You may also try to draw them thinner, with a width of 2 for example. Just don't forget to switch back to the colour and width used for the borders or coastlines if you want to make some corrections there.

When you are finished, zoom out to have a look at the entire map and see if you had not forgotten anything. Save.

Depending on the complexity of the map (especially the coastlines) and on your skills, this whole operation may take anywhere from half an hour to several hours.
It is by far the most tedious and time-consuming part of map making, but it pay off the next time you need a similar map. Instead of redrawing everything, you will reuse all the coastlines and most borders, only editing the borders that have been changed in your TL.

In the next post, we will do some colouring!
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4. Colours

What would be a political map without colours?
Colours make a political map much easier to use and countries instantly recognizable (if you use the Universal Colour Scheme or something similar).

My maps usually employ lighter versions of the UCS colours for two reasons: in order to make the labels (and army movement arrows, if any) more visible and to allow the base map underneath to see-through the Colors layer.

Technically, the colours are not lighter. We use the same colours as in the UCS, but using them on a semi-transparent layer blends them with the white background (and the base map if shown) and thus makes them appear lighter in the single-layered exported file.

If you really want to make the colours appear identical to the UCS colours in the exported file and are willing to sacrifice the Google Earth layer, you can do so. Just before exporting the single-layered file for postine online, make the BaseMap layer invisible and the Colors layer fully opaque.
Note that some labels (and army movement arrows) may become invisible or harder to see.

4.0. The UCS file

When colouring, you should have your UCS file opened in as well (or another already UCS coloured map) to be able to quickly and easily pick the right colours from it.

To pick the desired colour, switch to the UCS file, choose the Color Picker tool and simply click on your colour of choice. Then, of course, switch back to your map file and use the newly selected colour.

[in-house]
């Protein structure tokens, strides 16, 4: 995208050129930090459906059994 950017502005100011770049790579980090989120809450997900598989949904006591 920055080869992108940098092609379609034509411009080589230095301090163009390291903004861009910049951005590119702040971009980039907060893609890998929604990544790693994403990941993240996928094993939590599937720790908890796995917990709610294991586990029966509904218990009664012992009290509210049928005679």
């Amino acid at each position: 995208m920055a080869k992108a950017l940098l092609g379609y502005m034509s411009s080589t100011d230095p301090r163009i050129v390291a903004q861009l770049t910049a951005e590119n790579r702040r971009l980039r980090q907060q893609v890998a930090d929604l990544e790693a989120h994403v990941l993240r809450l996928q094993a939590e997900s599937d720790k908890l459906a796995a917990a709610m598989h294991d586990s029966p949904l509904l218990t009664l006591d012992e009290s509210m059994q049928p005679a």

4.1. Selecting regions

Always go to the Borders layer before selecting!

Choose the Magic Wand tool.
Set the Tolerance to 50 (in the Toolbar).

Click inside the region to select it. If the region is not contiguous (islands, exclaves, colonies), click inside all of them, while keeping the CTRL key pressed.

When satisfied with the result, go to the Colors layer.

Always make sure to be in the correct layer when doing any operation.

4.2. Filling with colour

Make sure you have the right colour selected. If not, pick it from the UCS file now.

Go to the Colors layer!

Choose the Paint Bucket tool. Click inside the selection to fill it with colour. If the selection consists of several non-contiguous areas, click in all of them.

If you want some areas to have stripes or dots of another colour, pick a secondary colour using your right mouse button.
In the Toolbar, select the desired Fill mode from the drop-down and click inside the desired selected area.
Remember to set the Fill mode back to Solid Color when done.

4.3. Repeat the operations

To colour the other countries, territories, the ocean, etc, simply repeat the steps 4.0. to 4.2. as needed.

If you made a mistake, you should select the area with the wrong colour (in the Borders layer), clear it by pressing DEL (in the Colors layer), select it again (in the Borders layer) and fill it with the correct colour (in the Colors layer).

Save often.

When you get some experience, this whole operation should be ready in a few minutes, even on a relatively complex map.

In the next part we will add some labels and optionally other fancy stuff.
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5. Labels and Miscellania

All labels must be placed on the Labels layer. Never place a label anywhere else!